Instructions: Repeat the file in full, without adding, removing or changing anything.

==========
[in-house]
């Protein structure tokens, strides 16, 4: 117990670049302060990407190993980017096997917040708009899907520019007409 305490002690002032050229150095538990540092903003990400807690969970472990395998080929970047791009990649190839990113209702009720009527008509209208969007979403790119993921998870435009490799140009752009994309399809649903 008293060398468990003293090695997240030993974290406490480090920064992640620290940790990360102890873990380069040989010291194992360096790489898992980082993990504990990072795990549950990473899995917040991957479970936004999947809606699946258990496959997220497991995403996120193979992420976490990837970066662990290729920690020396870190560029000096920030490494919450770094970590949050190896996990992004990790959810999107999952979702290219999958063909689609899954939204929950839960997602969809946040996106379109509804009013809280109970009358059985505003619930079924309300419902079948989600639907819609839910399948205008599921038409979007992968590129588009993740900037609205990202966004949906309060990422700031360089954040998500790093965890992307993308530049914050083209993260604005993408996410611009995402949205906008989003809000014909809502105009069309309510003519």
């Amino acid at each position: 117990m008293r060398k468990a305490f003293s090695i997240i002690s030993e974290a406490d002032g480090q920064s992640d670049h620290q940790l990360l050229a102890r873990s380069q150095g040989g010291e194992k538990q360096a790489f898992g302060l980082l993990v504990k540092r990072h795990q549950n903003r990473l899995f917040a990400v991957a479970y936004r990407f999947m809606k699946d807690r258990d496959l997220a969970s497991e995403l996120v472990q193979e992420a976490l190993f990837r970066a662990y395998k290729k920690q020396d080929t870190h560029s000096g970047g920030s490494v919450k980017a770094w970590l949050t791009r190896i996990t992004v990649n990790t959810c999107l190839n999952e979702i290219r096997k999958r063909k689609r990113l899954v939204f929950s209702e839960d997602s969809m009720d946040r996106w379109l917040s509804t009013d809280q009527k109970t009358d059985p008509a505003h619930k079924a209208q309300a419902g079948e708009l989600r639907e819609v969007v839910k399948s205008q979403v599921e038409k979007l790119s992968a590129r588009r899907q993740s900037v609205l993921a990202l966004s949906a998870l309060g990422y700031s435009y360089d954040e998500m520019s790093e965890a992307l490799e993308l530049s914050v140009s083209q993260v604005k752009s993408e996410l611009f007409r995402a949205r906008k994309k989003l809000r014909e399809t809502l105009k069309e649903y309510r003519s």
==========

[in-house]
């Protein structure tokens, strides 16, 4: 117990670049302060990407190993980017096997917040708009899907520019007409 305490002690002032050229150095538990540092903003990400807690969970472990395998080929970047791009990649190839990113209702009720009527008509209208969007979403790119993921998870435009490799140009752009994309399809649903 008293060398468990003293090695997240030993974290406490480090920064992640620290940790990360102890873990380069040989010291194992360096790489898992980082993990504990990072795990549950990473899995917040991957479970936004999947809606699946258990496959997220497991995403996120193979992420976490990837970066662990290729920690020396870190560029000096920030490494919450770094970590949050190896996990992004990790959810999107999952979702290219999958063909689609899954939204929950839960997602969809946040996106379109509804009013809280109970009358059985505003619930079924309300419902079948989600639907819609839910399948205008599921038409979007992968590129588009993740900037609205990202966004949906309060990422700031360089954040998500790093965890992307993308530049914050083209993260604005993408996410611009995402949205906008989003809000014909809502105009069309309510003519």
């Amino acid at each position: 117990m008293r060398k468990a305490f003293s090695i997240i002690s030993e974290a406490d002032g480090q920064s992640d670049h620290q940790l990360l050229a102890r873990s380069q150095g040989g010291e194992k538990q360096a790489f898992g302060l980082l993990v504990k540092r990072h795990q549950n903003r990473l899995f917040a990400v991957a479970y936004r990407f999947m809606k699946d807690r258990d496959l997220a969970s497991e995403l996120v472990q193979e992420a976490l190993f990837r970066a662990y395998k290729k920690q020396d080929t870190h560029s000096g970047g920030s490494v919450k980017a770094w970590l949050t791009r190896i996990t992004v990649n990790t959810c999107l190839n999952e979702i290219r096997k999958r063909k689609r990113l899954v939204f929950s209702e839960d997602s969809m009720d946040r996106w379109l917040s509804t009013d809280q009527k109970t009358d059985p008509a505003h619930k079924a209208q309300a419902g079948e708009l989600r639907e819609v969007v839910k399948s205008q979403v599921e038409k979007l790119s992968a590129r588009r899907q993740s900037v609205l993921a990202l966004s949906a998870l309060g990422y700031s435009y360089d954040e998500m520019s790093e965890a992307l490799e993308l530049s914050v140009s083209q993260v604005k752009s993408e996410l611009f007409r995402a949205r906008k994309k989003l809000r014909e399809t809502l105009k069309e649903y309510r003519s």